city anchor: Waste pickers help their children pick up threads of lifehttps://indianexpress.com/article/cities/pune/city-anchor-waste-pickers-help-their-children-pick-up-threads-of-life/

city anchor: Waste pickers help their children pick up threads of life

Despite having to spend about Rs 15,000 per tablet for her son’s thalassemia treatment,Rukmini Sasane,who has been a waste picker for over a decade now,decided that she has no right to deprive her two daughters of a formal education.

Despite having to spend about Rs 15,000 per tablet for her son’s thalassemia treatment,Rukmini Sasane,who has been a waste picker for over a decade now,decided that she has no right to deprive her two daughters of a formal education. Like Sasane,there are over 7,000 waste pickers in the city who are now spearheading a campaign against any transactions at scrap shops that involve children below the age of 18.

Under the banner of Kagad Kach Patra Kashtakari Panchayat (KKPKP),a union of waste pickers working in Pune and Pimpri-Chinchwad,the campaign was formally launched on Sunday. It will focus on the scraps shops in the city and urge them to stop buying scrap from children. The campaign was launched on the eve of the Anti-Child Labour Day.

Talking about her daily struggles,Sasane,a single mother of three,said,“My son is 18 now and has been ill for as long as I can remember. We don’t like to talk about his illness as kids in his class keep asking questions. He needs blood transfusion every month and this costs a lot of money. But I never thought of sending my daughters to work to compensate for this. I always wanted to ensure that they get a better life,a life as far removed from sorting and collecting garbage as possible.”

A survey carried out by KKPKP in 1995 revealed that most children found collecting garbage were the children of waste pickers. After the members of the union came forward and took an oath not to send their kids to work,in 2008 this number came down to half and less than one per cent of the surveyed children came from the homes of the union members.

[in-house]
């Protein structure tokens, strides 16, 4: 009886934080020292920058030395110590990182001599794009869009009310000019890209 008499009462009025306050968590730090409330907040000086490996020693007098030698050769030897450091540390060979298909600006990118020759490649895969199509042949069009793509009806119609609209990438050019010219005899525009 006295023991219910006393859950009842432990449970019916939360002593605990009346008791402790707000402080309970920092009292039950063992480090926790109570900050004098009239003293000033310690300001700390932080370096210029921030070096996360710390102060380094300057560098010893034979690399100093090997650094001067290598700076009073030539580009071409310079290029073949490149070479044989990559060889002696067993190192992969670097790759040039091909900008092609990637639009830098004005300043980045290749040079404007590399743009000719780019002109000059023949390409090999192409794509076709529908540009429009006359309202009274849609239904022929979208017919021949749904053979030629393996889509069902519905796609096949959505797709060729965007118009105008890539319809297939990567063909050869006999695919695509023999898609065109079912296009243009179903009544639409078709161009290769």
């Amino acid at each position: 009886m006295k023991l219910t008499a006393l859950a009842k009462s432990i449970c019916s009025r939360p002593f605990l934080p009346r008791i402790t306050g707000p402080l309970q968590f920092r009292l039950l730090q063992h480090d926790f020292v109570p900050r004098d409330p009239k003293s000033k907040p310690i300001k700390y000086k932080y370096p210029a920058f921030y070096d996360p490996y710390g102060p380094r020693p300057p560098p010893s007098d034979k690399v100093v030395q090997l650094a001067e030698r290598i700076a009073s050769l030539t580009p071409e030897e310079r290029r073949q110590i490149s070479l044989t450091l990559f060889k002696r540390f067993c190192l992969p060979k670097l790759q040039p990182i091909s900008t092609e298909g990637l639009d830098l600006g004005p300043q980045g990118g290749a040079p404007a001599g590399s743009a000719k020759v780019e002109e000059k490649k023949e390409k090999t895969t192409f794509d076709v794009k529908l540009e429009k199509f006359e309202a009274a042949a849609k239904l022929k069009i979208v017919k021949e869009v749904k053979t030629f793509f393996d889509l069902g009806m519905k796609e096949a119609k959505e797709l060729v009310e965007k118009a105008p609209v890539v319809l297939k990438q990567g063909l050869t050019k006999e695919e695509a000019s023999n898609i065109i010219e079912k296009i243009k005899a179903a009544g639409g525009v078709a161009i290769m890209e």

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Rupali Kale,another single mother of four said each day has been a struggle for her after her husband passed away five years ago. “I have been rummaging through waste since I was 10 and started going out with a sack with my mother. I did not want a third generation of waste pickers in our family. I did have some informal education,so I wanted better for the kids. When I got the opportunity to send my kids to this residential hostel,I immediately sent three of them. For the last three years,they have been studying there.”

Kale added that she had problems finding a person to take care of her kids while she was at work and felt that a day-care centre was desperately needed to tackle such issues. “Most kids end up working as waste pickers as mothers don’t know what to do. So,they end up bringing them to work with them,” she explained.

“Without adequate and affordable day-care centres being set up by the government,these anti-child labour campaigns will not be sustainable. We’re also exploring the possibility of helping to set up such centres,” said KKPKP president,Mohan Nanavare.

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